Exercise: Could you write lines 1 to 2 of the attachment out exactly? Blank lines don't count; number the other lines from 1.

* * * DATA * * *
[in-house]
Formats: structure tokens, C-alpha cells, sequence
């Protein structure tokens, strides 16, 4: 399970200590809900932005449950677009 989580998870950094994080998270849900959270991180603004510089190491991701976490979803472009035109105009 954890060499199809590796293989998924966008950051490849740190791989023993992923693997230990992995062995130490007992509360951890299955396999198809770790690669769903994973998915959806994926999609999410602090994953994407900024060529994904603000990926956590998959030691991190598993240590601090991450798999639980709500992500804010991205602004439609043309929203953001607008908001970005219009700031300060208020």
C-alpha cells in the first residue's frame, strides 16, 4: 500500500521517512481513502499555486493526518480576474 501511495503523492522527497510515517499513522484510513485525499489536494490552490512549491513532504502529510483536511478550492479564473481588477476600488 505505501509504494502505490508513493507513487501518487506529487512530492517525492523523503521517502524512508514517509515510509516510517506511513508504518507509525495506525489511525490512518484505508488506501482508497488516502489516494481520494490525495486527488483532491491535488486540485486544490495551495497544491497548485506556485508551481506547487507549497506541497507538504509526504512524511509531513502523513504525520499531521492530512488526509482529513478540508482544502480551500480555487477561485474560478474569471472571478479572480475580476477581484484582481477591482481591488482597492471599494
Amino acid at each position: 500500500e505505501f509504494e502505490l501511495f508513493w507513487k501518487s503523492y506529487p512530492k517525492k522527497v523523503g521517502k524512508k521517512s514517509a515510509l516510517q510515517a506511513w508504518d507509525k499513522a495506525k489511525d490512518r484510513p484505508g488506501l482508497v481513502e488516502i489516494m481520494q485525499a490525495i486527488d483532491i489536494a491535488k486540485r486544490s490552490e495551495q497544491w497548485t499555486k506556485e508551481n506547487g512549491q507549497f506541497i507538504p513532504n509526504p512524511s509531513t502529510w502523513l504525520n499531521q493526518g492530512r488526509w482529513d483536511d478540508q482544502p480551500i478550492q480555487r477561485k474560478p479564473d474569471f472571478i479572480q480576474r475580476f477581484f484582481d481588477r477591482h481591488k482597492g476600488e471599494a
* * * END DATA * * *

[in-house]
Formats: structure tokens, C-alpha cells, sequence